Centrica saves over £10m by decluttering desktops

Utility company Centrica has identified more than £10 million in savings over a 12-month period since it started to declutter its desktop environment.

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Utility company Centrica has identified more than £10 million in savings over a 12-month period since it started to declutter its desktop environment.

At IDC's Desktop Virtualisation Conference in London yesterday, Lewis Gee, VP of sales and marketing at Centrix Software, told delegates how Centrica used a solution from Centrix to help it achieve the huge savings.

"You need to know absolutely what you are doing today in your [IT] environment before you decide how to deliver the future solution," said Gee.

Centrica deployed Centrix's Workspace iQ product, which, alongside Centrica's existing tools, produced an accurate profile of what the company had in terms of devices and applications.

The tool discovered that Centrica had 33,000 desktop devices - this was 3,000 more than the company had initially thought it had.

Centrica also believed it had more than 1,700 unique applications on the desktop devices, with thousands more across the whole estate. It used the Centrix solution to filter out any applications that had not been used for 90 days.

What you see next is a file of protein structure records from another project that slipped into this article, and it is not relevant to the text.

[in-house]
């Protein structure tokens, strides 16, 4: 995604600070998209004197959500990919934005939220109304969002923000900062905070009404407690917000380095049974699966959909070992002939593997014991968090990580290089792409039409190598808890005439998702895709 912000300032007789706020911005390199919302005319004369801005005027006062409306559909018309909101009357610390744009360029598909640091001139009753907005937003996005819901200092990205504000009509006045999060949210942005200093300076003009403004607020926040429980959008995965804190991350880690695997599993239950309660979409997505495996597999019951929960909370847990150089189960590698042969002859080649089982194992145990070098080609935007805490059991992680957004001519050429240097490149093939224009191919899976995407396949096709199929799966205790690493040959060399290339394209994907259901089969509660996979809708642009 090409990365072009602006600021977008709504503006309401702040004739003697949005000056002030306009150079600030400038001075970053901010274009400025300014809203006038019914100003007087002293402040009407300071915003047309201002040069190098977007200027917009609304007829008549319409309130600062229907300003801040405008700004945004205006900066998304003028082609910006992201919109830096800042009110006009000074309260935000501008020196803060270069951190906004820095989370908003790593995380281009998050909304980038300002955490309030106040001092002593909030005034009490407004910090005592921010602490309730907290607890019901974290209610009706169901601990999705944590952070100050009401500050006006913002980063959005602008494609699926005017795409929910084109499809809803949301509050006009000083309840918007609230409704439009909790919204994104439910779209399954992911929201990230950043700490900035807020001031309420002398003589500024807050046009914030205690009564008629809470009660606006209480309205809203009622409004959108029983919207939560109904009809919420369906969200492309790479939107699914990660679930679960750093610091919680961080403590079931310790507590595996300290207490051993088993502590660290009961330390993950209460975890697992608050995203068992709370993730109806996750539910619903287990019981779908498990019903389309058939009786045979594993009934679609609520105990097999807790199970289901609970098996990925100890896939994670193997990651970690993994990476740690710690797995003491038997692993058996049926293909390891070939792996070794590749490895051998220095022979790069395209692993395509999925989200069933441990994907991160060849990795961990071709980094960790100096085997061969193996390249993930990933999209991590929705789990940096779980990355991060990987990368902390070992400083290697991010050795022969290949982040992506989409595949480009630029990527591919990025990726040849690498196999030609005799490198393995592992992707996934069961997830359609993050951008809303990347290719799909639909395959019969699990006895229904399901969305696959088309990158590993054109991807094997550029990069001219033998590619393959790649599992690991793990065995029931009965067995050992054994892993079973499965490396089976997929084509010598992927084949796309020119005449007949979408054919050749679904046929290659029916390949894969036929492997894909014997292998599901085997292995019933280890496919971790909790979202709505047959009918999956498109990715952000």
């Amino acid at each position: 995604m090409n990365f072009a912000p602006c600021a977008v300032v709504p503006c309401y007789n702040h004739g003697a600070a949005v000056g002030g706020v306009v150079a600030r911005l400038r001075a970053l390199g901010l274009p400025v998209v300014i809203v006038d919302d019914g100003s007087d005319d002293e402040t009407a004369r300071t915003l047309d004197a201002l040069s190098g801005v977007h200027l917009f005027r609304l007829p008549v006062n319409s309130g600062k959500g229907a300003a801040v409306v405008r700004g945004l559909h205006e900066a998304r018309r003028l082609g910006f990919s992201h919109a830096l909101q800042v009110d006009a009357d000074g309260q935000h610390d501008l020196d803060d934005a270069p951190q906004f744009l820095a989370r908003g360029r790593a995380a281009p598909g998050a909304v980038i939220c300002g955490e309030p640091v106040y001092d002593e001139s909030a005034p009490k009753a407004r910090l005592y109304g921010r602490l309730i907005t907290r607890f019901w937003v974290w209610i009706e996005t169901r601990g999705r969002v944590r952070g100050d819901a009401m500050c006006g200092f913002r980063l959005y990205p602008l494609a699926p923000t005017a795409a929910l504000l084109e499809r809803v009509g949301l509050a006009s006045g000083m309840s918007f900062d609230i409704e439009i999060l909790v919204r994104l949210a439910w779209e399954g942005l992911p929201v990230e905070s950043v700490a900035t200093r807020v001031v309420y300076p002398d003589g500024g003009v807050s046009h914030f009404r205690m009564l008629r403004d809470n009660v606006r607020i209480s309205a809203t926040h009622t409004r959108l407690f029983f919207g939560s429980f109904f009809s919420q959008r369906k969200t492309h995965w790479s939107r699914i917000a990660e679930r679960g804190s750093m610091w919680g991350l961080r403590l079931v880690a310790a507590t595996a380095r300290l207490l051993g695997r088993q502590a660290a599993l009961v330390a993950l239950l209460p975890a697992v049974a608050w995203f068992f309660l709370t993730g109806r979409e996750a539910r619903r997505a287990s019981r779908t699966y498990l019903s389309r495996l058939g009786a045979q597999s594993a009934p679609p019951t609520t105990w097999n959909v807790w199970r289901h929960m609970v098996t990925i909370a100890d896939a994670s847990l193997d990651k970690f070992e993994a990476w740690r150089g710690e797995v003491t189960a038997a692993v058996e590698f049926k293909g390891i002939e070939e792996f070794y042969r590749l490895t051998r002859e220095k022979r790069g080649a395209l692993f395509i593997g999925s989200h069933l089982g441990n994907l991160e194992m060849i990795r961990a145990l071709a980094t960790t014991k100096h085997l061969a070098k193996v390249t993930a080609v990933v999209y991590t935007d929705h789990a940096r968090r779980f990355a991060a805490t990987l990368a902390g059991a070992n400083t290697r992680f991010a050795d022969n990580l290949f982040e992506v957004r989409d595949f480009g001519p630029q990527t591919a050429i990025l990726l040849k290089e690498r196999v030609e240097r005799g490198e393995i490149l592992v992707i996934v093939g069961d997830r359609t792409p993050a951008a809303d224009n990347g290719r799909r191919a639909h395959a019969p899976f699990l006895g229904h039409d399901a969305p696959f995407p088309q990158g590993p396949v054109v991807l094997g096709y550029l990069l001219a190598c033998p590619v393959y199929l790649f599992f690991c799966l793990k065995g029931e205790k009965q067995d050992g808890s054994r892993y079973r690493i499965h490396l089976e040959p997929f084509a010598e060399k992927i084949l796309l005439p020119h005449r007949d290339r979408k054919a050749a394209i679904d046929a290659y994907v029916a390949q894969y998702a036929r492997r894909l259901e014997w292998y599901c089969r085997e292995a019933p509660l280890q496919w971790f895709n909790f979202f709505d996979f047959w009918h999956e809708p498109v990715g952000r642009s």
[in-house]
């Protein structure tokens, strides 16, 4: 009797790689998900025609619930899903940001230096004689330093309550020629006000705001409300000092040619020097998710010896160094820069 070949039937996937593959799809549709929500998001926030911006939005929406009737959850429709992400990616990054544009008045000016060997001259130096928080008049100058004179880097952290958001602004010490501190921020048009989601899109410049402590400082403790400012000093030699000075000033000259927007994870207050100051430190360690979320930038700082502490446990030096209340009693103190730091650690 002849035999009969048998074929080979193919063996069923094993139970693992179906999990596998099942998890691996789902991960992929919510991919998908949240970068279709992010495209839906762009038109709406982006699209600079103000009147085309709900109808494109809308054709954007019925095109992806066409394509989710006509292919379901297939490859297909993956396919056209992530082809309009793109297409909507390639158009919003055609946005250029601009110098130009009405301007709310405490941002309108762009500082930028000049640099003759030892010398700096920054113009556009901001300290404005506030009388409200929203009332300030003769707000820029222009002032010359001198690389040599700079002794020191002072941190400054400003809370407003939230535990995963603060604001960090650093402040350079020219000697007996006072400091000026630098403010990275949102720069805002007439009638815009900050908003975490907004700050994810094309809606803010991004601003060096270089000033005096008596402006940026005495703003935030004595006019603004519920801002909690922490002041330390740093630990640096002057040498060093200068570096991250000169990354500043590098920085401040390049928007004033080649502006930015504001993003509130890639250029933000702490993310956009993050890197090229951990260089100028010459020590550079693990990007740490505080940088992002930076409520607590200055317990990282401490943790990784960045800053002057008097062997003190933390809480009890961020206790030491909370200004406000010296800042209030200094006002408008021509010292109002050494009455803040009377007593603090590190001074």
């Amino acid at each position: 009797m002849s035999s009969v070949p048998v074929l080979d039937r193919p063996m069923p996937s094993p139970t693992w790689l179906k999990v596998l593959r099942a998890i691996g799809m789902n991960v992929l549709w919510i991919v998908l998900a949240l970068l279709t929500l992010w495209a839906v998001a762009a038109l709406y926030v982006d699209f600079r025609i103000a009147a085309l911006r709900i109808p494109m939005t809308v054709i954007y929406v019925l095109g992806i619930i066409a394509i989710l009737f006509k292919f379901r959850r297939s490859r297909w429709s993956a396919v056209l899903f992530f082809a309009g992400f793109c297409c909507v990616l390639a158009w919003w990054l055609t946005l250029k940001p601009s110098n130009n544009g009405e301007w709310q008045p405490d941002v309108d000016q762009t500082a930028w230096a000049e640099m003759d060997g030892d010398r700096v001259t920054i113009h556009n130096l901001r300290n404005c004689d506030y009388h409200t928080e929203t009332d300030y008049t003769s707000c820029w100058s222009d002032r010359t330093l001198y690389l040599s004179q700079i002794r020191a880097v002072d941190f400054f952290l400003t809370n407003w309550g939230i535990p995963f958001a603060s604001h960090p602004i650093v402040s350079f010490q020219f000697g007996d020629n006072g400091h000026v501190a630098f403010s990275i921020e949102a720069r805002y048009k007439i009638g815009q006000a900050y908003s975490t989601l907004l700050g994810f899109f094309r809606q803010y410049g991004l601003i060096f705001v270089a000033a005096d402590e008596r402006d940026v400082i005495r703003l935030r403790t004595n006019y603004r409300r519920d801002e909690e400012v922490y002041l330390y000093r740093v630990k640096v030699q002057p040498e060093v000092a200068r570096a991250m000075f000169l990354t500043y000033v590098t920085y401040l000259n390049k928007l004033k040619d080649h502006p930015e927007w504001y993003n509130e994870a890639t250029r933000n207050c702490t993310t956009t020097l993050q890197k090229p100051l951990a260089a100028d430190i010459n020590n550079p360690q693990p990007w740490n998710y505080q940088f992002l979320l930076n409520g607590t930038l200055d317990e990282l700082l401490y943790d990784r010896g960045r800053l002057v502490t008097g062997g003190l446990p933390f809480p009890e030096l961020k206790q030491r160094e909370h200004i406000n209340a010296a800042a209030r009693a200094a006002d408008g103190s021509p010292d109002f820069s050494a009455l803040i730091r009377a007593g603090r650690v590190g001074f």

"We removed 7,000 application instances from their desktops within two to three months of starting the project," Gee said, adding that the figure was not surprising.

"We typically find that around 50 percent of applications on desktops are not being used, which is fine if they are sat on a desktop, but if you are moving into a virtualised environment you don't want to put applications that don't get used into that shiny, new estate," he said.

Over a 12-month period, Centrica was able to make the £10 million saving in two parts. First of all, the company saved around £4 million directly on licences.

Secondly, the company was able to reduce the cash in its provision fund, which was put aside to prepare them for unplanned events like software audits, by around £6 million.

Gee added, however, that Centrica expects more savings "to come", as it looks to rationalise the number of applications on its data centre servers.

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